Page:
- Overdraft fee: If you accidentally overdraw, what is the fee? Is it a fixed or variable amount?
- Wire transfer fee: In case you do need to make a wire transfer for large expenses, what is the fee per transfer? Who bears the fee — you or the receiving party?
- Account inactivity fee: Are there any penalties if the account is dormant and no money is being deposited? What's the time period before inactivity fees kick in?
- Experience working with small business owners: Banks that have experience working with small business owners might be better prepared to anticipate and manage your needs.
Top 4 Business Savings Accounts
Here are our top picks for banks and credit unions that offer the most competitive interest rates and fees for business savings accounts:
- Live Oak Bank Business Savings Account
- Capital One Business Savings Account
- TAB Bank Business Savings
- Axos Bank Premium Savings Account
FAQs About Small Business Savings Accounts
Still not sure about opening a business savings account? Check out these frequently asked questions from other small business owners like you.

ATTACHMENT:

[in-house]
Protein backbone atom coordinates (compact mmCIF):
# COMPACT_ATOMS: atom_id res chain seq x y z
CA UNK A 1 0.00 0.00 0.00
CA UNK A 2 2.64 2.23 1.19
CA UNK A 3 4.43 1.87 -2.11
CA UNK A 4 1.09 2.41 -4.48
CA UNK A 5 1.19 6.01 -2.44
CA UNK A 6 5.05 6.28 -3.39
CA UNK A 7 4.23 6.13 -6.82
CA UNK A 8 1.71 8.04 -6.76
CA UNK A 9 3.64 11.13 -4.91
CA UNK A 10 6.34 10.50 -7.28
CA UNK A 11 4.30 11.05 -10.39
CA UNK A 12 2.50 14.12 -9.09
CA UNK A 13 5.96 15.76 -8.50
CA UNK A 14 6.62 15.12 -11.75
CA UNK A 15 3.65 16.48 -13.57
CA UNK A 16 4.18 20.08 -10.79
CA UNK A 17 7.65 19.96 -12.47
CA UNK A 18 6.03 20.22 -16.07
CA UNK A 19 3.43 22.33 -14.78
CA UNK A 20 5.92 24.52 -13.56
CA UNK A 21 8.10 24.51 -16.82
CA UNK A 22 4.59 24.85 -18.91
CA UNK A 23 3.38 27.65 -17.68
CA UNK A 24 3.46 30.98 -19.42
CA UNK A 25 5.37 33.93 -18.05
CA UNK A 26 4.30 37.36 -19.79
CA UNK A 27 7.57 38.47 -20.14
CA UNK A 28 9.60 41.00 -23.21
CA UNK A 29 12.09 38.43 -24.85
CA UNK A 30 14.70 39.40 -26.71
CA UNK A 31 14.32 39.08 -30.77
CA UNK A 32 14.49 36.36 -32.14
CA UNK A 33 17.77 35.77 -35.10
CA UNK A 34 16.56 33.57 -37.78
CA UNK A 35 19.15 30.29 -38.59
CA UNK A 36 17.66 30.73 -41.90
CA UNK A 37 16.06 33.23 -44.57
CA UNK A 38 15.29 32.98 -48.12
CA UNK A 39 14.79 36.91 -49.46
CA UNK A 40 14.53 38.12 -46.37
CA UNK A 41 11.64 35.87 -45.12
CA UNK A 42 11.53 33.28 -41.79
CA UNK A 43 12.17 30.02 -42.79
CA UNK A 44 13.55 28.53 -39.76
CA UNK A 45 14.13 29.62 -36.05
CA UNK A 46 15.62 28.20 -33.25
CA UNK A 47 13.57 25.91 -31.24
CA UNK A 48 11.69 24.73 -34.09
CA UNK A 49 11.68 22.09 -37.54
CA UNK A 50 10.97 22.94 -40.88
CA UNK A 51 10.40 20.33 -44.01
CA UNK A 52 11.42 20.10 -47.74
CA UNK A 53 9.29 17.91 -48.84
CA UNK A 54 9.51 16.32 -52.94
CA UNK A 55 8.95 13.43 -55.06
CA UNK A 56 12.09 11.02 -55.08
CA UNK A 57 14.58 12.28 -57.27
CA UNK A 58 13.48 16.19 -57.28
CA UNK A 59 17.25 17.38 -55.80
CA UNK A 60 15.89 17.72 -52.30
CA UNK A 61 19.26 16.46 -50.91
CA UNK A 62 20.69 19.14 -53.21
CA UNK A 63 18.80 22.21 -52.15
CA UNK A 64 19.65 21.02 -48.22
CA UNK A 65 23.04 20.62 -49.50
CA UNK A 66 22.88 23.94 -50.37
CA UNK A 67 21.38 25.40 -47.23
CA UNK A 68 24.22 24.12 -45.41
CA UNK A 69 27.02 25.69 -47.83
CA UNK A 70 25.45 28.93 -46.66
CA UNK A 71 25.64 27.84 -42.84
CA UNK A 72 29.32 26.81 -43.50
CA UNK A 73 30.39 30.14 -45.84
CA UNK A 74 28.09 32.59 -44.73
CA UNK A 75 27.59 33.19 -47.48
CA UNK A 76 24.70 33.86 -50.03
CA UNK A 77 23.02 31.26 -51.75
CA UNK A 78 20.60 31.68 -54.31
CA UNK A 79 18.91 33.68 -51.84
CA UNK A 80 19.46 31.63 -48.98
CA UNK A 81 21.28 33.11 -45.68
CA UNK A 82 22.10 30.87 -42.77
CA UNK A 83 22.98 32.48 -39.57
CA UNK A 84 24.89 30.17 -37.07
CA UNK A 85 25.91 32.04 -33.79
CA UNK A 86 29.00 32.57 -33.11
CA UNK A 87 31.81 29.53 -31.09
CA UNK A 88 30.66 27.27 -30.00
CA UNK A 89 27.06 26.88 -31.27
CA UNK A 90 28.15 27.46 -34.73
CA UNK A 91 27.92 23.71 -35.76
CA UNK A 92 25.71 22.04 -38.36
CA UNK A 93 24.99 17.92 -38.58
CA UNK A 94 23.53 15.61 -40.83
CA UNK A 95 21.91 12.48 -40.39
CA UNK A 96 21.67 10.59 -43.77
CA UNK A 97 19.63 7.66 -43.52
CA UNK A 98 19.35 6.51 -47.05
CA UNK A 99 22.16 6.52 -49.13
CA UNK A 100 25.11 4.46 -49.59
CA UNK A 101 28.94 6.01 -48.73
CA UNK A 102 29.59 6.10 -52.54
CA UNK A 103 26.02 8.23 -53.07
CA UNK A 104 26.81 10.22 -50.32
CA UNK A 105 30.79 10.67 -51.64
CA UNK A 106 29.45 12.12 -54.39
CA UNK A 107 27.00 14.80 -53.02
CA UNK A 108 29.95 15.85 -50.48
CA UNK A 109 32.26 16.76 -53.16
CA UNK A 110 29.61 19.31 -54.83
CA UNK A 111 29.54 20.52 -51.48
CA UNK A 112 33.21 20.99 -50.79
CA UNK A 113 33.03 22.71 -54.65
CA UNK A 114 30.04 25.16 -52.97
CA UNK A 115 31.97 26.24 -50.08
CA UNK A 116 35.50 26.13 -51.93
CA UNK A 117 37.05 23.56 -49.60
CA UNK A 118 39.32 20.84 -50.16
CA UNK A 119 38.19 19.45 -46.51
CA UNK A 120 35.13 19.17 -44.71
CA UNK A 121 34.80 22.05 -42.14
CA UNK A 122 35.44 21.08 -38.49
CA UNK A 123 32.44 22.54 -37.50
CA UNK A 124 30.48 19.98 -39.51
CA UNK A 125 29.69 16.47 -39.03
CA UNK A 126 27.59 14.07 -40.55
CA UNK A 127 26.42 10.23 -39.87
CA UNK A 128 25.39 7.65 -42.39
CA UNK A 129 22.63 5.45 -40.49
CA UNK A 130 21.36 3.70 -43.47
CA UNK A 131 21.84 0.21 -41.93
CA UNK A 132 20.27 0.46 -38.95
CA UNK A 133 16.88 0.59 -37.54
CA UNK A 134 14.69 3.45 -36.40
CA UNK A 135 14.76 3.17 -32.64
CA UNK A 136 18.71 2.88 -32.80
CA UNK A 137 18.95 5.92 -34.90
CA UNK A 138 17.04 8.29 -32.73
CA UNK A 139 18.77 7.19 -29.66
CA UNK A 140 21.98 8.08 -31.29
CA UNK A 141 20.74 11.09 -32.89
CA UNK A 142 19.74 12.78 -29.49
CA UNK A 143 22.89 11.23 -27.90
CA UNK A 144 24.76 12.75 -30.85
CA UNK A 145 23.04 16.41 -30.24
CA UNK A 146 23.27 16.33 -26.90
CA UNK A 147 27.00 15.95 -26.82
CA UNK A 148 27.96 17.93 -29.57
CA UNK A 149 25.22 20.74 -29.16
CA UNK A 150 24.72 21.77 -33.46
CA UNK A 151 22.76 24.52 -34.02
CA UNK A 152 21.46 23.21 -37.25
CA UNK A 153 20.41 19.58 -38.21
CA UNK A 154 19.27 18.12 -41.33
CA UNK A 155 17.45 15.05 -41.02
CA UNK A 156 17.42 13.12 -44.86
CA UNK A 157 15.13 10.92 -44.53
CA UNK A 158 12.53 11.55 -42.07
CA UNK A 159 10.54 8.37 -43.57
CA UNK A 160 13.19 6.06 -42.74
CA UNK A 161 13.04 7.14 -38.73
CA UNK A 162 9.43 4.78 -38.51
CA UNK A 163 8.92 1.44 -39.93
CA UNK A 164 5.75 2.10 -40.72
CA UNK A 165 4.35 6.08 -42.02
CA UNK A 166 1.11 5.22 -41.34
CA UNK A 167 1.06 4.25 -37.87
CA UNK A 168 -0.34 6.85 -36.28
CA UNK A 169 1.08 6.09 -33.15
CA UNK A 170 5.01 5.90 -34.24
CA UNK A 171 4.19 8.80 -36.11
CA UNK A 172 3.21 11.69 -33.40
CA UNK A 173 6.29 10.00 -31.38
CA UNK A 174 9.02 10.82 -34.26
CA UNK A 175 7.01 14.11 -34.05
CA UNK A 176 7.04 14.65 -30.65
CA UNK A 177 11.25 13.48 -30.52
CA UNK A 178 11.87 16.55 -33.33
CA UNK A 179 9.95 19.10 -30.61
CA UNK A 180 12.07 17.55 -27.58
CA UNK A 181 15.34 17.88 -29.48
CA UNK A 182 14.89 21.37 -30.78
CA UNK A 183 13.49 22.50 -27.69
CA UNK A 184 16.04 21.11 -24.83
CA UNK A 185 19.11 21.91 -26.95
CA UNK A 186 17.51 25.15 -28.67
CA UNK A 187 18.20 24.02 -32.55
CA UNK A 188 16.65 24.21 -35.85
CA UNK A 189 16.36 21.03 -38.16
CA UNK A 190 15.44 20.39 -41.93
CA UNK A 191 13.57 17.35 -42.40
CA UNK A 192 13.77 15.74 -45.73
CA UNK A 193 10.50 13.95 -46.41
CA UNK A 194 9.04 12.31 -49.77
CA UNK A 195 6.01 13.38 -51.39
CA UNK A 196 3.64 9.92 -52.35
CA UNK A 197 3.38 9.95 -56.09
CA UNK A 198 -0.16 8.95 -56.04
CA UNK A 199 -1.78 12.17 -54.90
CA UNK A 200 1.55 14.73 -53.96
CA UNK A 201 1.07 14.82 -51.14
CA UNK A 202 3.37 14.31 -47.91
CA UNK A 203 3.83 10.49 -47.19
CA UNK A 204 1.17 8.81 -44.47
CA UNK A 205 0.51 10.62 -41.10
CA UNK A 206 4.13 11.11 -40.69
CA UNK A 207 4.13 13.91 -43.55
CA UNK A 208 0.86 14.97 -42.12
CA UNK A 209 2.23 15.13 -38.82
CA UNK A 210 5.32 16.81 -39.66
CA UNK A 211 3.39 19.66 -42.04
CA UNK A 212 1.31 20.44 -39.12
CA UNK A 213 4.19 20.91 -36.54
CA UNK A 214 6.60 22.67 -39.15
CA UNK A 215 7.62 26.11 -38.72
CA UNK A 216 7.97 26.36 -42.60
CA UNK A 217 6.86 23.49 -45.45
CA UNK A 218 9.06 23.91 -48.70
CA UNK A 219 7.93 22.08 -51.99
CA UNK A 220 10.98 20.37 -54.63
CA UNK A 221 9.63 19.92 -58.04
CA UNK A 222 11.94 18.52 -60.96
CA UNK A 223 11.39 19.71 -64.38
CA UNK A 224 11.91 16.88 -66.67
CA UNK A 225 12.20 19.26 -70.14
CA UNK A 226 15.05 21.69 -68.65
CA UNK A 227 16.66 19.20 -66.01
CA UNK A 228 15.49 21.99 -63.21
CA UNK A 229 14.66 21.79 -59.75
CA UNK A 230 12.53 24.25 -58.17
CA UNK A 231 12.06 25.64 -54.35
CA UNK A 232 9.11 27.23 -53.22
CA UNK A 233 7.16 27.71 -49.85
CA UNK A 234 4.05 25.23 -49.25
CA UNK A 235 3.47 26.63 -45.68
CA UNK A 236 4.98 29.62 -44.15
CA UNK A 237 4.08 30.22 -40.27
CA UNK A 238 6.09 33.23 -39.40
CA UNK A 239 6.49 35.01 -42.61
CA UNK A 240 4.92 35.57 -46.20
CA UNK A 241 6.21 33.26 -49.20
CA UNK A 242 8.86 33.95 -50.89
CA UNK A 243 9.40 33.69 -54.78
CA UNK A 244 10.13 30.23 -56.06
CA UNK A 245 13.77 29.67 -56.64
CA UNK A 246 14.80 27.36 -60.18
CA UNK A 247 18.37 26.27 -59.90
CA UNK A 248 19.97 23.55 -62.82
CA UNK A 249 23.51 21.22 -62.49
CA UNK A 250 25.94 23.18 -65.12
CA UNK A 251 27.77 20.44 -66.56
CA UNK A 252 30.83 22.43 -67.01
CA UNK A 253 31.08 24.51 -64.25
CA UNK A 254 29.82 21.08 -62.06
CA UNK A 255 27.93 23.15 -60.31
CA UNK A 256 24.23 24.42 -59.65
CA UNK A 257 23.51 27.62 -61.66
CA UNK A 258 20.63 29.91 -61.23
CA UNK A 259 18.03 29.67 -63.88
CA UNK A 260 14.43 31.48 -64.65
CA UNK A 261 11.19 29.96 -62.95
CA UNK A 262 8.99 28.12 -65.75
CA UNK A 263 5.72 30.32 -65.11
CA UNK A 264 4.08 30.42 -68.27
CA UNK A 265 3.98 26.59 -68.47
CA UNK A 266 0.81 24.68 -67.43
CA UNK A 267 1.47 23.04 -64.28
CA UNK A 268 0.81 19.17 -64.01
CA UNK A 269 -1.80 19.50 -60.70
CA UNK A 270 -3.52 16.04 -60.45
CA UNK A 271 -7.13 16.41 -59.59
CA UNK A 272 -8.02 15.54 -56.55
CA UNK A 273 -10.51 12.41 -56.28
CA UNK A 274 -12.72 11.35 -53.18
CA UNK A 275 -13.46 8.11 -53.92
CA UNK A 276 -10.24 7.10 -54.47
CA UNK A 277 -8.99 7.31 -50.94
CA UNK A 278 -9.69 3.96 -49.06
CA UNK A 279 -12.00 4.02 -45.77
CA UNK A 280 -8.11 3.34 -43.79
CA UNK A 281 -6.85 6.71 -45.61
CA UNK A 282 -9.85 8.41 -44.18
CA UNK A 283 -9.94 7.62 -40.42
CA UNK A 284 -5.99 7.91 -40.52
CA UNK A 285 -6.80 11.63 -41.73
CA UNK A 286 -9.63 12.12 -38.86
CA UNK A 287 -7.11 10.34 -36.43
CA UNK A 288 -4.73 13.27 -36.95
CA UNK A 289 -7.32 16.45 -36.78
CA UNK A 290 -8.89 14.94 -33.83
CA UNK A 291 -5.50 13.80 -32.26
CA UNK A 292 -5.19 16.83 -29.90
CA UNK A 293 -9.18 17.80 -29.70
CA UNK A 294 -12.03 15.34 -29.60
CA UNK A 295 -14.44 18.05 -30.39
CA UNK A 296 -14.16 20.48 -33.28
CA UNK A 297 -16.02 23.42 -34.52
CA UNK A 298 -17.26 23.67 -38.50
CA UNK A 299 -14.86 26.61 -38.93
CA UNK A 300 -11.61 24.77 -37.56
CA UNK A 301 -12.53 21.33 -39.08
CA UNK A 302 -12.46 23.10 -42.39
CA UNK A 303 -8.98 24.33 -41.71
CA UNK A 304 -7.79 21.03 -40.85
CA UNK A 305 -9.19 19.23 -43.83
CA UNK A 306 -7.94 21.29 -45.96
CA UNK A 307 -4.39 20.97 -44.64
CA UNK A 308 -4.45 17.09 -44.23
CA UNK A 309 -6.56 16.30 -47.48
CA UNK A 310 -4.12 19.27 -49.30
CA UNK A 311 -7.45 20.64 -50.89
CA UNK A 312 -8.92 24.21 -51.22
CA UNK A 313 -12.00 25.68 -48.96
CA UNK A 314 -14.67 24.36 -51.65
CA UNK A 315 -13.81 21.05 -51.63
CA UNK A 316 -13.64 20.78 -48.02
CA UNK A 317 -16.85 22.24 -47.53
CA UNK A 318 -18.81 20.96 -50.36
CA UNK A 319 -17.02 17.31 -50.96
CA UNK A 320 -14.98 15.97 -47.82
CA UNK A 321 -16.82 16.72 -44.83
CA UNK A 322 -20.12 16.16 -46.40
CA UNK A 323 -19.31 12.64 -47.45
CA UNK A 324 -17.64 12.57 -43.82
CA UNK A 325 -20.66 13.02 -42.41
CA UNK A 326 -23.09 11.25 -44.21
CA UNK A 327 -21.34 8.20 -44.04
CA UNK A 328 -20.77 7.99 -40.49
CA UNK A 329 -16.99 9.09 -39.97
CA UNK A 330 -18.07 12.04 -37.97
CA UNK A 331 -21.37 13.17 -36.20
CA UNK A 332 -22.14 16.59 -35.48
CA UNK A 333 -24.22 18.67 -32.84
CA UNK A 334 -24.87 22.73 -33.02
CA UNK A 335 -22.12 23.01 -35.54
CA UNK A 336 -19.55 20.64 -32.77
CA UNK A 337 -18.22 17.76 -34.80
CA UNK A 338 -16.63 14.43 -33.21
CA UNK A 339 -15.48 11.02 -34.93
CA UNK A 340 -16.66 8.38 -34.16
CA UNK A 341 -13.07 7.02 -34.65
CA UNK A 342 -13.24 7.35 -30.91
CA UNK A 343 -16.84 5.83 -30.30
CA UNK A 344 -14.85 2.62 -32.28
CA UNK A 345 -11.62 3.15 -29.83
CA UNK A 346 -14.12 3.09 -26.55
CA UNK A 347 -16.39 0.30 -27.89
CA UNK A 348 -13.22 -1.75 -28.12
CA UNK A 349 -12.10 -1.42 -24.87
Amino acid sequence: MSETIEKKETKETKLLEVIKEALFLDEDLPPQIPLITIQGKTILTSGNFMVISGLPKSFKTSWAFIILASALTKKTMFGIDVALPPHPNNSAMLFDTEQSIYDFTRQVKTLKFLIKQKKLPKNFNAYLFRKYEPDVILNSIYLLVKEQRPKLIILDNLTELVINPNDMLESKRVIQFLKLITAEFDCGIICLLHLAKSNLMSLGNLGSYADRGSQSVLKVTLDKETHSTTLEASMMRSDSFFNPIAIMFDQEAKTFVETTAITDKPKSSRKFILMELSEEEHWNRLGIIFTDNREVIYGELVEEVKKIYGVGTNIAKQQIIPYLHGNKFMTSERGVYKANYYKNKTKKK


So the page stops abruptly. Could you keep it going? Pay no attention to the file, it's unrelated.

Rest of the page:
Can I Use a Regular Savings Account for My Business?
To avoid confusion and create a strong separation of identity between your business and personal life, it’s best to open a dedicated small business savings account and not use your regular savings account.
Do You Pay Taxes on Business Savings Accounts?
Yes, the IRS requires you to report and pay taxes on any interest you earn from a business savings account or credit union. This doesn't apply if you have a tax-deferred account like an IRA (Individual Retirement Account). You will receive a Form 1099-INT from each financial institution you have a savings account with that will show the interest earned.
The interest is taxed at the same rate as your earned income. You don’t pay taxes on the savings account balance. So, if you earned $30 dollar as interest this past year and your account balance is $10,000, you’ll be taxed for the $30.